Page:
Adding address space to a virtual network using PowerShell

To add an address space to a virtual network, you need to retrieve the virtual network first and store it in a variable by running the following cmdlet:

$VNet = Get-AzureRMVirtualNetwork -ResourceGroupName PacktPub -Name PSVNet

Then, you can add the address space by running the following cmdlet:

$VNet.AddressSpace.AddressPrefixes.Add("10.1.0.0/16")

Finally, you need to save the changes you have made by running the following cmdlet:

Set-AzureRmVirtualNetwork -VirtualNetwork $VNet

Azure CLI

Azure CLI is an open source, cross-platform that supports implementing all the tasks you can do in Azure portal, with commands.

Azure CLI comes in two flavors:

  • Azure CLI 2.0: Which supports only the current Azure portal
  • Azure CLI 1.0: Which supports both portals

Throughout this book, we will be using Azure CLI 2.0, so let’s get started with its installation.

Installing Azure CLI 2.0

Perform the following steps to install Azure CLI 2.0:

  1. Download Azure CLI 2.0, from the following link: https://azurecliprod.blob.core.windows.net/msi/azure-cli-2.0.22.msi
  2. Once downloaded, you can start the installation:
Figure 1.15: Installing Azure CLI 2.0
  1. Once you click on Install, it will start to validate your environment to
    check whether it is compatible with it or not, then it starts the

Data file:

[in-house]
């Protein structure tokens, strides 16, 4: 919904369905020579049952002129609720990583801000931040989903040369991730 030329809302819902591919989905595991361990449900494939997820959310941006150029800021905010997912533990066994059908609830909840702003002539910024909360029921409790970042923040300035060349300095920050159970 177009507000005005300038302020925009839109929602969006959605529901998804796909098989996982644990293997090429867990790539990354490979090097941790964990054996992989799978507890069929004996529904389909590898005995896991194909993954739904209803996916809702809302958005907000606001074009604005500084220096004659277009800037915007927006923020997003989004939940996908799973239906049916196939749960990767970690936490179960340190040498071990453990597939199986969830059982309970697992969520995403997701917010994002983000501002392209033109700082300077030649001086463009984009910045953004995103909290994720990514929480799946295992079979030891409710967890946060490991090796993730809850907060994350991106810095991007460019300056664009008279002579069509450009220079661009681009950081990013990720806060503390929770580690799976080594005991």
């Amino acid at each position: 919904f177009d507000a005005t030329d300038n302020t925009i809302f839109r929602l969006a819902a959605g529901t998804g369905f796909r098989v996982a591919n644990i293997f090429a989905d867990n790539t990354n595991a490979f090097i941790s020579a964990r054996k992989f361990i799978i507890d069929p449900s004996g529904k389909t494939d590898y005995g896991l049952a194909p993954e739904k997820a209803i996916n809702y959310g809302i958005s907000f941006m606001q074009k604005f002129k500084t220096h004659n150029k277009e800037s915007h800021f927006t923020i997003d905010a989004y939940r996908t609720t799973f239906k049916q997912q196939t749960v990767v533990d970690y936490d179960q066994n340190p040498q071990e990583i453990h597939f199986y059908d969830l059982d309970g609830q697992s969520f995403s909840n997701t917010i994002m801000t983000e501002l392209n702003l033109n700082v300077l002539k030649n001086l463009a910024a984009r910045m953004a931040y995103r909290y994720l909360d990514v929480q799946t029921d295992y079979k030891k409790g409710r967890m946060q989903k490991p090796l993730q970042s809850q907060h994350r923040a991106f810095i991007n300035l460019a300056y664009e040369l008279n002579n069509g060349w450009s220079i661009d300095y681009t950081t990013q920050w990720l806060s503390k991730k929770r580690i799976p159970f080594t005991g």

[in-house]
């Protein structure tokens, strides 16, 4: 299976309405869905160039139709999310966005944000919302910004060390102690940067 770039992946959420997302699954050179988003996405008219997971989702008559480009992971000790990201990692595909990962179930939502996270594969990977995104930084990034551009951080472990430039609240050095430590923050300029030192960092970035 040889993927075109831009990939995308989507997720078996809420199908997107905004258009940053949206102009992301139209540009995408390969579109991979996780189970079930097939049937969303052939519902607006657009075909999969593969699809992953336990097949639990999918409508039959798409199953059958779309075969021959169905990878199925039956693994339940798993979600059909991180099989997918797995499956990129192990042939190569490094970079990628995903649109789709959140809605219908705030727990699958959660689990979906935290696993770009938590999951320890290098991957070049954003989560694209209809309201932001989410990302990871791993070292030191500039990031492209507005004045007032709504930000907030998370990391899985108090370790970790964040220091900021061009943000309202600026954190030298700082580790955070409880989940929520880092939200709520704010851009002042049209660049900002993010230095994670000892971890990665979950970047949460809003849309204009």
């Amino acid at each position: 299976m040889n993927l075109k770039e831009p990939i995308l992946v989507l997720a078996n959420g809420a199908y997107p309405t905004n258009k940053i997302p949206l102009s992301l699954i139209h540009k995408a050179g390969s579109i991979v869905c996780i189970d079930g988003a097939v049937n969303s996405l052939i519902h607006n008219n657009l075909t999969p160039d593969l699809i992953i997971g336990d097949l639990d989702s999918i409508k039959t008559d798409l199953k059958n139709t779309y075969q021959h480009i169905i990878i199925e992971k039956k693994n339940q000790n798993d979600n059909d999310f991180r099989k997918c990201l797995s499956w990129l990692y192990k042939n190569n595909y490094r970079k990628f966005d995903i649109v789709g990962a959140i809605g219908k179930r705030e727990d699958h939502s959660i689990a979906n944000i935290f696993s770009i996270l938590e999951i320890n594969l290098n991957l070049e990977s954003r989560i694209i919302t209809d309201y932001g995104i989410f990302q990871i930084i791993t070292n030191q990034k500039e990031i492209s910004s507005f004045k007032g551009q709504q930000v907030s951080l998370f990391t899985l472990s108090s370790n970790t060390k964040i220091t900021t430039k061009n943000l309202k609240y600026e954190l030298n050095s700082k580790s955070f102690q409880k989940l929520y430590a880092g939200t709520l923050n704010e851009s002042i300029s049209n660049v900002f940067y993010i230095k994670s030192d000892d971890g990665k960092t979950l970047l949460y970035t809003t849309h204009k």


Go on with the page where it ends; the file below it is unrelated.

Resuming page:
installation:
Figure 1.16: Installing Azure CLI 2.0
  1. Once the installation completes, you can click on Finish, and you are good to go:
Figure 1.17: Installing Azure CLI 2.0
  1. Once done, you can open cmd, and write az to access Azure CLI commands:
Figure 1.18: Opening the Azure CLI using CMD

Creating a virtual network using Azure CLI 2.0

To create a virtual network using Azure CLI 2.0, you have to follow these steps:

  1. Log in to your Azure account using the following command az login, you have to open the URL that pops up on the CLI, and then enter the following code:
Figure 1.19: Logging in to Azure via Azure CLI 2.0
  1. To create a new virtual network, you need to run the following command:
az network vnet create --name CLIVNet --resource-group PacktPub --location westeurope --address-prefix 192.168.0.0/16 --subnet-name s1 --subnet-prefix 192.168.1.0/24

Adding a gateway subnet to a virtual network using Azure CLI 2.0

To add a gateway subnet to a virtual network, you need to run the following command:

az network vnet subnet create --address-prefix 192.168.7.0/27 --name GatewaySubnet --resource-group PacktPub --vnet-name CLIVNet

Adding an address space to a virtual network using Azure CLI 2.0

To add an address space to a virtual network, you can run the following command:

az network vnet update address-prefixes –add 

Remember that you will need to add a JSON string that describes the address space.

To summarize, we learned how to automate cloud tasks using PowerShell and Azure CLI. Check out the book Hands-On Networking with Azure, to learn how to build large-scale, real-world apps using Azure networking solutions.

Read Next:

Creating Multitenant Applications in Azure

Fine Tune Your Web Application by Profiling and Automation

Putting Your Database at the Heart of Azure Solutions